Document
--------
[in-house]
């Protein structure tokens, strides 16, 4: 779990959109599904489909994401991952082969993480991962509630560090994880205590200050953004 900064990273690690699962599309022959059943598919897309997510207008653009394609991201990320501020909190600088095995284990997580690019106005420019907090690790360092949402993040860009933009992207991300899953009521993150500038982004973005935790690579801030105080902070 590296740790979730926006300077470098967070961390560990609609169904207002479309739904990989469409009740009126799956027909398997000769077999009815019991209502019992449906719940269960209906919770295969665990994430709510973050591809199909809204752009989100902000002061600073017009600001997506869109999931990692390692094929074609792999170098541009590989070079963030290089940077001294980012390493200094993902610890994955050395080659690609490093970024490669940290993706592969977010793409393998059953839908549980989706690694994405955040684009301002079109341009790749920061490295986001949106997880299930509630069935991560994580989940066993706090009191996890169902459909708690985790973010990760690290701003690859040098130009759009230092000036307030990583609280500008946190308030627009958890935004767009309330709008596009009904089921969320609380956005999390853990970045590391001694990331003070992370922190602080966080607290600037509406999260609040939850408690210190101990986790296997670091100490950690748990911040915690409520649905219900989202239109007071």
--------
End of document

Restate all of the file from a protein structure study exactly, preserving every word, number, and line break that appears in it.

[in-house]
């Protein structure tokens, strides 16, 4: 779990959109599904489909994401991952082969993480991962509630560090994880205590200050953004 900064990273690690699962599309022959059943598919897309997510207008653009394609991201990320501020909190600088095995284990997580690019106005420019907090690790360092949402993040860009933009992207991300899953009521993150500038982004973005935790690579801030105080902070 590296740790979730926006300077470098967070961390560990609609169904207002479309739904990989469409009740009126799956027909398997000769077999009815019991209502019992449906719940269960209906919770295969665990994430709510973050591809199909809204752009989100902000002061600073017009600001997506869109999931990692390692094929074609792999170098541009590989070079963030290089940077001294980012390493200094993902610890994955050395080659690609490093970024490669940290993706592969977010793409393998059953839908549980989706690694994405955040684009301002079109341009790749920061490295986001949106997880299930509630069935991560994580989940066993706090009191996890169902459909708690985790973010990760690290701003690859040098130009759009230092000036307030990583609280500008946190308030627009958890935004767009309330709008596009009904089921969320609380956005999390853990970045590391001694990331003070992370922190602080966080607290600037509406999260609040939850408690210190101990986790296997670091100490950690748990911040915690409520649905219900989202239109007071």